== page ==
Deephaven Capital Managment LLC | Hedge Fund
The following piece on Deephaven Capital Managment LLC is being published as part of our Hedge Fund Tracker Tool, our daily effort to track hedge funds in the industry.
Resource #1 (2.2.09) The coming wave of consolidation in the hedge fund industry has begun.
Deephaven Capital Management, one of the best-known names in the hedge fund business, signed a deal on Tuesday to sell the assets of its flagship fund to its rival, Stark Investments — a move that will essentially shut down the 14-year-old firm.
Stark, which manages about $10 billion in assets, has agreed to pay an initial $7.3 million for the assets in Deephaven’s Global Multi-Strategy Fund. The deal also calls for Stark to pay an additional amount up to $37.2 million depending on how many Deephaven investors choose to roll their assets into funds managed by Stark and the performance of those assets, net of fees, over the next two years.
Deephaven’s Multi-Strategy Fund at one time managed nearly $3 billion, but was stricken by huge withdrawals last year after recording losses of about 32 percent. In October, the Minnetonka, Minn.-based firm halted investor withdrawals after clients asked to redeem more than 30 percent of their capital. The fund now manages about $1.2 billion. source
Resource #2 (10.31.08) Deephaven Capital Management LLC, the hedge-fund unit of stockbroker Knight Capital Group Inc., froze a $1.6 billion fund after investors asked to get back 30 percent of their money.
Withdrawals from the Deephaven Global Multistrategy Fund were suspended so managers wouldn't be forced to sell assets in falling stock and debt markets, the Minnetonka, Minnesota-based firm said today in a letter to investors. Lenders and trading partners also imposed stricter financing requirements, according to the letter.
Deephaven Global, which trades a variety of securities including bonds and commodities, follows RAB Capital Plc, Ore Hill Partners LLC and Highland Capital Management LP in limiting withdrawals amid the worst financial crisis since the Great Depression. The fund lost 15 percent this year through September, and Deephaven estimated it has fallen an additional 10 percent this month. The fund has returned an average of 16 percent annually since opening in 1994.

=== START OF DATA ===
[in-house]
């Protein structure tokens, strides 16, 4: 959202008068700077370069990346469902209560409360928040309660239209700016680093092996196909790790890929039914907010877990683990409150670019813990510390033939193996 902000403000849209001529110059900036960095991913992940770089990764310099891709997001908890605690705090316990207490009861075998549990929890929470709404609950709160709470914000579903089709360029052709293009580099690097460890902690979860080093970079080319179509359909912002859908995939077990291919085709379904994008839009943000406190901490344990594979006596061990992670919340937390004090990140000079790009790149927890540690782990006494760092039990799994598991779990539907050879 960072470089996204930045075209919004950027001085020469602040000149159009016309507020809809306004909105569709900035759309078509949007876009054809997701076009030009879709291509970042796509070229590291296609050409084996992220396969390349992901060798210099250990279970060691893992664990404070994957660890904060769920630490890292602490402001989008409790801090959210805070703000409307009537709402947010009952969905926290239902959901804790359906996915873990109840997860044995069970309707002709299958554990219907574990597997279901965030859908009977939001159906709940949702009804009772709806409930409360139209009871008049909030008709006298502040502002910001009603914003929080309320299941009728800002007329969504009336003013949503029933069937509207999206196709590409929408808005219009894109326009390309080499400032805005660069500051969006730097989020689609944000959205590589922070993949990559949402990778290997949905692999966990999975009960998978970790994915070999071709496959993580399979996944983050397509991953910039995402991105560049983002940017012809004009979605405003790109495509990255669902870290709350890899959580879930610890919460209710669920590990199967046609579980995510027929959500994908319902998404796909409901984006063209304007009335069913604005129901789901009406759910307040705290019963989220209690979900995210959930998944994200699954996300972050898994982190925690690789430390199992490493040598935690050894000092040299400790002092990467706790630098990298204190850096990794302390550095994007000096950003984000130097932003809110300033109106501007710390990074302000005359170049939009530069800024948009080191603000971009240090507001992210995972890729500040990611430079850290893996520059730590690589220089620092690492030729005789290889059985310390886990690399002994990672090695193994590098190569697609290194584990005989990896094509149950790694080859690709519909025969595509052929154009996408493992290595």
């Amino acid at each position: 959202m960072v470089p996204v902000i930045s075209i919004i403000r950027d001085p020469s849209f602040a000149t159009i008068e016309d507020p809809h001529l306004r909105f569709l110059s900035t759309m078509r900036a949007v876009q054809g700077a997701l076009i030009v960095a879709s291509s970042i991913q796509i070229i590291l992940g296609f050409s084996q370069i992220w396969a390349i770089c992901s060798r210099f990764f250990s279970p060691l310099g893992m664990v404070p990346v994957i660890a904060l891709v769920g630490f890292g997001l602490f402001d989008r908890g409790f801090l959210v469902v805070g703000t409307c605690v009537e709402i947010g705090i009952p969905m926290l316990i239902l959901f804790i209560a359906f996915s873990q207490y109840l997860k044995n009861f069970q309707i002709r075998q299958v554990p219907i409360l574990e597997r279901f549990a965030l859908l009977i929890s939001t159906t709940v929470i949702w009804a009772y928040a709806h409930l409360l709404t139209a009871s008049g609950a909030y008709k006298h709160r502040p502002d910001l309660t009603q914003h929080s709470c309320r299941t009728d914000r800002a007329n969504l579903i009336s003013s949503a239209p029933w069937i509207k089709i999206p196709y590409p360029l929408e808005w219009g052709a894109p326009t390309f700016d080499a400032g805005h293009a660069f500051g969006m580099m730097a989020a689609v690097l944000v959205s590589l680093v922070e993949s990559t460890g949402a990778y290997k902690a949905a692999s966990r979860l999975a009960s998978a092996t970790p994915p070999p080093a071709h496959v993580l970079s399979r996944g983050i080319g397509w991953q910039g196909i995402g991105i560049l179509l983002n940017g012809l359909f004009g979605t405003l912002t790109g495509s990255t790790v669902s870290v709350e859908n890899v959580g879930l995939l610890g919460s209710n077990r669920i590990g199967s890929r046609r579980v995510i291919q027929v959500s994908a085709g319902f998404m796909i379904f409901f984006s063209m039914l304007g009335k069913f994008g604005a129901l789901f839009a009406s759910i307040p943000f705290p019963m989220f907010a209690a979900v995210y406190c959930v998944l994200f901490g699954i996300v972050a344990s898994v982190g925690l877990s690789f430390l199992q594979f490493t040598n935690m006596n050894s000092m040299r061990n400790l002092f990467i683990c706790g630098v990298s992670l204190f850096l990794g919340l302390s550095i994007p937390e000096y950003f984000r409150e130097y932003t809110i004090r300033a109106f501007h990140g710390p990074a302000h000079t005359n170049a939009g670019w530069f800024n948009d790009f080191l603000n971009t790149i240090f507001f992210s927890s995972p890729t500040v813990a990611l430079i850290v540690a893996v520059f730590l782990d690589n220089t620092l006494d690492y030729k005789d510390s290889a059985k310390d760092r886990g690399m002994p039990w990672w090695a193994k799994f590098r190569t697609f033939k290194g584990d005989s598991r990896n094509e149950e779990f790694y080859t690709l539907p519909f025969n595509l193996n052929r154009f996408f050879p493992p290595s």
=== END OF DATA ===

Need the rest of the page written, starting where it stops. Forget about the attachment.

``This level of redemptions in the current market environment forces the question of whether such redemptions can be processed in the ordinary course without disadvantaging both continuing and later redeeming investors,'' said the letter, signed by Colin Smith, Deephaven's chief executive officer .
Jonathan Gasthalter, a spokesman for Deephaven, declined to comment.
The fund has been hit in part by falling prices on convertible bonds, corporate and distressed debt, and credit derivatives, the letter said.
Convertible bonds have tumbled 30.5 percent since Aug. 31, according to an index published by Merrill Lynch & Co. Bank loans tumbled to a record low of 66 cents on the dollar last week from 88.5 cents at the beginning of September, according to Standard & Poor's LCD. Today, they were at 69.6 cents on the dollar.
Hedge funds have lost an average of 20 percent this year, the most on record, according to the HFRX Global index compiled by Hedge Fund Research Inc. in Chicago.
Smith said prime brokers have increased requirements on borrowing, forcing Deephaven and other hedge funds to sell assets or post more cash to meet margin calls. Deephaven, which manages $2.6 billion, is working on a schedule for when it will let investors remove money from the fund.